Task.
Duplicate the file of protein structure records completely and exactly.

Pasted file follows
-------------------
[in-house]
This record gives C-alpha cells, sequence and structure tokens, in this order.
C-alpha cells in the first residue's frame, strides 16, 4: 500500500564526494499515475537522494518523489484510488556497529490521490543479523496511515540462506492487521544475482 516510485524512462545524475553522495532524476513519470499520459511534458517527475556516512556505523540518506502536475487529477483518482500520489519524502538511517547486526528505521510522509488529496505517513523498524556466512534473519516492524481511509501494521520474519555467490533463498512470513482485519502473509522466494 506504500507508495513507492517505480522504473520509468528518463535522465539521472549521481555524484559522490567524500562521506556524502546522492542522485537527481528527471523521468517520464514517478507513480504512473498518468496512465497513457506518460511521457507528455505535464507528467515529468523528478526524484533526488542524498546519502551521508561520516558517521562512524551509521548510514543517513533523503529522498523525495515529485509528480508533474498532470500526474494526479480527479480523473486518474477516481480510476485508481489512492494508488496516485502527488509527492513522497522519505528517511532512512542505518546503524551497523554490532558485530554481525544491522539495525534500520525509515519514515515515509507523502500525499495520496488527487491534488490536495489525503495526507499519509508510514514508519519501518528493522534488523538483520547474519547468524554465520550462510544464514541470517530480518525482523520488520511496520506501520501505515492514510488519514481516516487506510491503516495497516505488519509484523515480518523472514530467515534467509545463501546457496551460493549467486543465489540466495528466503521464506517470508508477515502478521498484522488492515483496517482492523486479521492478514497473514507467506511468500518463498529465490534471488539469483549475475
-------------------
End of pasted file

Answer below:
[in-house]
This record gives C-alpha cells, sequence and structure tokens, in this order.
C-alpha cells in the first residue's frame, strides 16, 4: 500500500564526494499515475537522494518523489484510488556497529490521490543479523496511515540462506492487521544475482 516510485524512462545524475553522495532524476513519470499520459511534458517527475556516512556505523540518506502536475487529477483518482500520489519524502538511517547486526528505521510522509488529496505517513523498524556466512534473519516492524481511509501494521520474519555467490533463498512470513482485519502473509522466494 506504500507508495513507492517505480522504473520509468528518463535522465539521472549521481555524484559522490567524500562521506556524502546522492542522485537527481528527471523521468517520464514517478507513480504512473498518468496512465497513457506518460511521457507528455505535464507528467515529468523528478526524484533526488542524498546519502551521508561520516558517521562512524551509521548510514543517513533523503529522498523525495515529485509528480508533474498532470500526474494526479480527479480523473486518474477516481480510476485508481489512492494508488496516485502527488509527492513522497522519505528517511532512512542505518546503524551497523554490532558485530554481525544491522539495525534500520525509515519514515515515509507523502500525499495520496488527487491534488490536495489525503495526507499519509508510514514508519519501518528493522534488523538483520547474519547468524554465520550462510544464514541470517530480518525482523520488520511496520506501520501505515492514510488519514481516516487506510491503516495497516505488519509484523515480518523472514530467515534467509545463501546457496551460493549467486543465489540466495528466503521464506517470508508477515502478521498484522488492515483496517482492523486479521492478514497473514507467506511468500518463498529465490534471488539469483549475475